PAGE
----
Keywords:  Autophagic arrest; MCOLN1; ROS; TP53; metastasis; mitochondria turnover
  19. Nat Commun. 2021 Dec 06. 12(1): 7058
      L-Lactate, traditionally considered a metabolic waste product, is increasingly recognized as an important intercellular energy currency in mammals. To enable investigations of the emerging roles of intercellular shuttling of L-lactate, we now report an intensiometric green fluorescent genetically encoded biosensor for extracellular L-lactate. This biosensor, designated eLACCO1.1, enables cellular resolution imaging of extracellular L-lactate in cultured mammalian cells and brain tissue.
  20. Trends Cancer. 2021 Dec 03. pii: S2405-8033(21)00228-4. [Epub ahead of print]
      Metastasis is an evolutionary process occurring across multiple organs and timescales. Due to its continuous and dynamic nature, this multifaceted process has been challenging to investigate and remains incompletely understood, in part due to the lack of tools capable of probing genomic evolution at high enough resolution. However, technological advances in genetic sequencing and editing have provided new and powerful methods to refine our understanding of the complex series of events that lead to metastatic dissemination. In this review, we summarize the latest genetic and lineage-tracing approaches developed to unravel the genetic evolution of metastasis. The findings that have emerged have enhanced our comprehension of the mechanistic trajectories and timescales of metastasis and could provide new strategies for therapy.
    Keywords:  evolution; lineage tracing; metastasis; sequencing; single cell
  21. Am J Surg Pathol. 2021 Dec 10.
    Pancreatobiliary Pathology Society
      Currently, there are no internationally accepted consensus guidelines for pathologic evaluation of posttherapy pancreatectomy specimens. The Neoadjuvant Therapy Working Group of Pancreatobiliary Pathology Society was formed in 2018 to review grossing protocols, literature, and major issues and to develop recommendations for pathologic evaluation of posttherapy pancreatectomy specimens. The working group generated the following recommendations: (1) Systematic and standardized grossing and sampling protocols should be adopted for pancreatectomy specimens for treated pancreatic ductal adenocarcinoma (PDAC). (2) Consecutive mapping sections along the largest gross tumor dimension are recommended to validate tumor size by histology as required by the College of American Pathologists (CAP) cancer protocol. (3) Tumor size of treated PDACs should be measured microscopically as the largest dimension of tumor outer limits that is bound by viable tumor cells, including intervening stroma. (4) The MD Anderson grading system for tumor response has a better correlation with prognosis and better interobserver concordance among pathologists than does the CAP system. (5) A case should not be classified as a complete response unless the entire pancreas, peripancreatic tissues, ampulla of Vater, common bile duct, and duodenum adjacent to the pancreas are submitted for microscopic examination. (6) Future studies on tumor response of lymph node metastases, molecular and/or immunohistochemical markers, as well as application of artificial intelligence in grading tumor response of treated PDAC are needed. In summary, systematic, standardized pathologic evaluation, accurate tumor size measurement, and reproducible tumor response grading to neoadjuvant therapy are needed for optimal patient care. The criteria and discussions provided here may provide guidance towards these goals.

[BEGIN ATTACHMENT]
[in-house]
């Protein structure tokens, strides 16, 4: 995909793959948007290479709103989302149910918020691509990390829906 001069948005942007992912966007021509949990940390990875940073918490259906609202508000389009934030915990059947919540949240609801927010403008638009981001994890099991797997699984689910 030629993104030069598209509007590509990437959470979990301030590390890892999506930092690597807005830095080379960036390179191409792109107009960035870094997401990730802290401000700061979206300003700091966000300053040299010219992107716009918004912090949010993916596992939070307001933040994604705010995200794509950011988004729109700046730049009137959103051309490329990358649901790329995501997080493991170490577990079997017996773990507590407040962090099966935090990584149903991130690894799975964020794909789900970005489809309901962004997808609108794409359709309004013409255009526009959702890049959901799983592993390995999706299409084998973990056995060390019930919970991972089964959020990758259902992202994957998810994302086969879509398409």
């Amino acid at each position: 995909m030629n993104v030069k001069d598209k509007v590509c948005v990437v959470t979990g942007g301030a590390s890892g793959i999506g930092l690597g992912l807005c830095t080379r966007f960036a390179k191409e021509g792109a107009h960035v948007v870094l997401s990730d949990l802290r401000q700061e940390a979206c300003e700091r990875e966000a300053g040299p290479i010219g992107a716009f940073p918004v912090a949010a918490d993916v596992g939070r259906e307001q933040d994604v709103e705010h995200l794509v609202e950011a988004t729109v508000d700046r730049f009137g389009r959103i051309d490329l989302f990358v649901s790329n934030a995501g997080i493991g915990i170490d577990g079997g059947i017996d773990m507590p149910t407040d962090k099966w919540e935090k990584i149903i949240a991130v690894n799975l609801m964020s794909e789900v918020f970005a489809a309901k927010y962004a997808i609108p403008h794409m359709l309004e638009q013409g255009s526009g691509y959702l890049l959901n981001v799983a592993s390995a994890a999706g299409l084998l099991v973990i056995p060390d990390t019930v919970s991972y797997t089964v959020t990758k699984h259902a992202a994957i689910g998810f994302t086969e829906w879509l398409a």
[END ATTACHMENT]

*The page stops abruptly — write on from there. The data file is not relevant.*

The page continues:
22. Cell Metab. 2021 Dec 07. pii: S1550-4131(21)00538-6. [Epub ahead of print]33(12): 2415-2427.e6
      Metabolic programming is intricately linked to the anti-tumor properties of T cells. To study the metabolic pathways associated with increased anti-tumor T cell function, we utilized a metabolomics approach to characterize three different CD8+ T cell subsets with varying degrees of anti-tumor activity in murine models, of which IL-22-producing Tc22 cells displayed the most robust anti-tumor activity. Tc22s demonstrated upregulation of the pantothenate/coenzyme A (CoA) pathway and a requirement for oxidative phosphorylation (OXPHOS) for differentiation. Exogenous administration of CoA reprogrammed T cells to increase OXPHOS and adopt the CD8+ Tc22 phenotype independent of polarizing conditions via the transcription factors HIF-1α and the aryl hydrocarbon receptor (AhR). In murine tumor models, treatment of mice with the CoA precursor pantothenate enhanced the efficacy of anti-PDL1 antibody therapy. In patients with melanoma, pre-treatment plasma pantothenic acid levels were positively correlated with the response to anti-PD1 therapy. Collectively, our data demonstrate that pantothenate and its metabolite CoA drive T cell polarization, bioenergetics, and anti-tumor immunity.
    Keywords:  CD8(+) T cells; IL-22; Tc1; Tc17; Tc22; anti-PD1; coenzyme A; immunometabolism; immunotherapy; pantothenate